- 39. Combadiere C, Ahuja SK, Tiffany HL, Murphy PM (1996) Cloning and functional expression of CC CKR5, a human monocyte CC chemokine receptor selective for MIP-1(alpha), MIP-1(beta), and RANTES. J Leukoc Biol 60: 147–152.
- 40. Samson M, Labbe O, Mollereau C, Vassart G, Parmentier M (1996) Molecular cloning and functional expression of a new human CC-chemokine receptor gene. Biochemistry 35: 3362–3367. doi: 10.1021/bi952950g
- 41. Gavrilovskaya IN, Shepley M, Shaw R, Ginsberg MH, Mackow ER (1998) beta3 Integrins mediate the cellular entry of hantaviruses that cause respiratory failure. Proc Natl Acad Sci U S A 95: 7074–7079. doi: 10.1073/pnas.95.12.7074
- 42. Easterbrook JD, Klein SL (2008) Corticosteroids modulate Seoul virus infection, regulatory T-cell responses and matrix metalloprotease 9 expression in male, but not female, Norway rats. The Journal of general virology 89: 2723–2730. doi: 10.1099/vir.0.2008/03715-0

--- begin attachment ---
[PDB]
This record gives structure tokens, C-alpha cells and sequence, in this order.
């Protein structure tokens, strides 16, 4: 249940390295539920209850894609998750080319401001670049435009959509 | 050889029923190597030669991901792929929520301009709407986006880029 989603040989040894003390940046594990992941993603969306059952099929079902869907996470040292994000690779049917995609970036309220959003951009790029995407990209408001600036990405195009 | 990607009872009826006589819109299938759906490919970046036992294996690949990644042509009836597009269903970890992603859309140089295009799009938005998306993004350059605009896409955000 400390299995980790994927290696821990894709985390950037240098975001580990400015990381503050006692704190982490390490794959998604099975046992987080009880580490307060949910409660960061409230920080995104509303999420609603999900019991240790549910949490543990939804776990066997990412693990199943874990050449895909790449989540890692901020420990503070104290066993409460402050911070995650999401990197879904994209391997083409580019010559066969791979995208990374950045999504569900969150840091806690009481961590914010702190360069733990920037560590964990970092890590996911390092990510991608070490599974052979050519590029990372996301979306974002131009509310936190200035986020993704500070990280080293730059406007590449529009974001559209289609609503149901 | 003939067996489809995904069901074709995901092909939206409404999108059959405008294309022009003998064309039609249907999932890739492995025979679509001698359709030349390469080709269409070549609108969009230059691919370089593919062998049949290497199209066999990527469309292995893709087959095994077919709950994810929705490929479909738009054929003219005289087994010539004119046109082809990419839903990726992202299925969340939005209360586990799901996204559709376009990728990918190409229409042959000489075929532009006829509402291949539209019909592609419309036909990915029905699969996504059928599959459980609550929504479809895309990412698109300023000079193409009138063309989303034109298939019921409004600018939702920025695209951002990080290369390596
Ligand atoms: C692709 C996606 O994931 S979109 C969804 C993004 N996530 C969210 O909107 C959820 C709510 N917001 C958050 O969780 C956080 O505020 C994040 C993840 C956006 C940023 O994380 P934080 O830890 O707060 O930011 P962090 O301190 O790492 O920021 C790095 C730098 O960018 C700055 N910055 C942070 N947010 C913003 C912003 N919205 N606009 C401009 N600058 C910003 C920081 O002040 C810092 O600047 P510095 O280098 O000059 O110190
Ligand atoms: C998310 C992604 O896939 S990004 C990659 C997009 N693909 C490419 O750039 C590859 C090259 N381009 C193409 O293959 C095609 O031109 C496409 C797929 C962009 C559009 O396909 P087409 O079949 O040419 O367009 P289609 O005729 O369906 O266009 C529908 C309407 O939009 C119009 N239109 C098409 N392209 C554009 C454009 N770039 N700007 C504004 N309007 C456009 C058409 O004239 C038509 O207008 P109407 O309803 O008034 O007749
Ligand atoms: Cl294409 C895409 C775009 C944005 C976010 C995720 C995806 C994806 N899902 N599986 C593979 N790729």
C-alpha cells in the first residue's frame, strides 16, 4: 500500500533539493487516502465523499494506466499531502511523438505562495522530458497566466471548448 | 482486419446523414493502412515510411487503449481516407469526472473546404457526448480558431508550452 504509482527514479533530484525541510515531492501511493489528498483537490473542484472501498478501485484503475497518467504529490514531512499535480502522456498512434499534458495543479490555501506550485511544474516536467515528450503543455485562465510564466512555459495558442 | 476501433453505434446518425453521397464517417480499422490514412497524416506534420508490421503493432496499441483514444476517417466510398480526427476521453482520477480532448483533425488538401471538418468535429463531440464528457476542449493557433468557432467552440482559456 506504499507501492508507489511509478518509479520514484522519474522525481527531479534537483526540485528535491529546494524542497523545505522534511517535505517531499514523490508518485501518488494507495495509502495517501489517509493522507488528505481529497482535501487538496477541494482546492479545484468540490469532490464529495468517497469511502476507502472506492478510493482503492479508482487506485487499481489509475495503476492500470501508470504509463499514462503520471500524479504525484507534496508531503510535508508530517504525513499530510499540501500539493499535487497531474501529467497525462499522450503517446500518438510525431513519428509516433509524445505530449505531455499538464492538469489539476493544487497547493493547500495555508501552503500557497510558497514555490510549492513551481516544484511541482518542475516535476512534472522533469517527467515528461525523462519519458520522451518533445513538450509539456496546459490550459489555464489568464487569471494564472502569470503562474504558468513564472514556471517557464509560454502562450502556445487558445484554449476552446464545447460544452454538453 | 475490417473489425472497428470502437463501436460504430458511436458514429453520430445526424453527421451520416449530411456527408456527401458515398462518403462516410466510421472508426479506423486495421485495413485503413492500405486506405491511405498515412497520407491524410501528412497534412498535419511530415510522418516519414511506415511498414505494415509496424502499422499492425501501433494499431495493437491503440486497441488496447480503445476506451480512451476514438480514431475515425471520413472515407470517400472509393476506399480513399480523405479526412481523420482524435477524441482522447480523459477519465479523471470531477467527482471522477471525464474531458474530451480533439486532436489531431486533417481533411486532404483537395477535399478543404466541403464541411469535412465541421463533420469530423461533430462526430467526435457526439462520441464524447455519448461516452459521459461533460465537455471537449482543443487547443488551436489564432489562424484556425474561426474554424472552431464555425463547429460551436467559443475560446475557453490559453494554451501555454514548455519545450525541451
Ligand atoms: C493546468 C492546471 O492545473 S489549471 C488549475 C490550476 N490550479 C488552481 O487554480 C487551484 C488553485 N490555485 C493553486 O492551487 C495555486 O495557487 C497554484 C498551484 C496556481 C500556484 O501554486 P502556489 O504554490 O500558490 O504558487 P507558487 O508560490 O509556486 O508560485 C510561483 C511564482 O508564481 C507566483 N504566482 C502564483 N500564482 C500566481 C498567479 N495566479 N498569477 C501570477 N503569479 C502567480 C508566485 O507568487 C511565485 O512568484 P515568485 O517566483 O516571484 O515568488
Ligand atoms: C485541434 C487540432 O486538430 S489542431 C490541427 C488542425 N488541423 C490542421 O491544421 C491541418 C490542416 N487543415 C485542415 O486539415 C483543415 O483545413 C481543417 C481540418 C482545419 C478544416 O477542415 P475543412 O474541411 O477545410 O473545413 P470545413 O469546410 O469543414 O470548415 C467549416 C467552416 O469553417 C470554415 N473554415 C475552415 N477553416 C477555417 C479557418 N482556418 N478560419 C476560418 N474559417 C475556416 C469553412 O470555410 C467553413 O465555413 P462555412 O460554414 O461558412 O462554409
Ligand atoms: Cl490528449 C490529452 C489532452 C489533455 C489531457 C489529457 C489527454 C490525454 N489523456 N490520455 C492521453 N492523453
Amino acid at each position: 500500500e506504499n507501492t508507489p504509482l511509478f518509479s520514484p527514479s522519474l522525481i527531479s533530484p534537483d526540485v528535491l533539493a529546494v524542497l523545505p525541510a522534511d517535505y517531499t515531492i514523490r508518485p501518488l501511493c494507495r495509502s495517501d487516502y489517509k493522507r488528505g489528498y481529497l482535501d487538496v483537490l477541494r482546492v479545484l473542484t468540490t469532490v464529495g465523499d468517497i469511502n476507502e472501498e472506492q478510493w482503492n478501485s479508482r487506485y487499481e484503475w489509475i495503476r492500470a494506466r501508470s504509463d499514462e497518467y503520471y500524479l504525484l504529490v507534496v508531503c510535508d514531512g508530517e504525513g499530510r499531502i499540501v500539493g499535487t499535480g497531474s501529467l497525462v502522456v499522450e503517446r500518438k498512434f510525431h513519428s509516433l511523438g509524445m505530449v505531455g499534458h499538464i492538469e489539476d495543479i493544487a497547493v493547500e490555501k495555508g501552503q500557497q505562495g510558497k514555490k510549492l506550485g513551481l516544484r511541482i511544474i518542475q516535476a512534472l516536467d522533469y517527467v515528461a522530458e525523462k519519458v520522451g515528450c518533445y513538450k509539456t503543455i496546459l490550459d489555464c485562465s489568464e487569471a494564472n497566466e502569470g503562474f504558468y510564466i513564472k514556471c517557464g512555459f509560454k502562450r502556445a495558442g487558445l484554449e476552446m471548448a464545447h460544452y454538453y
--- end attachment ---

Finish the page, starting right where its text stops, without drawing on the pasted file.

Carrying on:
- 43. Viral Special Pathogens Branch, CDC (2012) Hantavirus Technical/Clinical Information, Diagnostics. Available: http://www.cdc.gov/hantavirus/technical/hps/diagnostics.html. Last Accessed 3 January 2012.
- 44. Saksida A, Duh D, Korva M, Avsic-Zupanc T (2008) Dobrava virus RNA load in patients who have hemorrhagic fever with renal syndrome. J Infect Dis 197: 681–685. doi: 10.1086/527485
- 45. Xiao R, Yang S, Koster F, Ye C, Stidley C, et al. (2006) Sin Nombre viral RNA load in patients with hantavirus cardiopulmonary syndrome. J Infect Dis 194: 1403–1409. doi: 10.1086/508494
- 46. Yaeger MJ (2002) The diagnostic sensitivity of immunohistochemistry for the detection of porcine reproductive and respiratory syndrome virus in the lung of vaccinated and unvaccinated swine. J Vet Diagn Invest 14: 15–19. doi: 10.1177/104063870201400104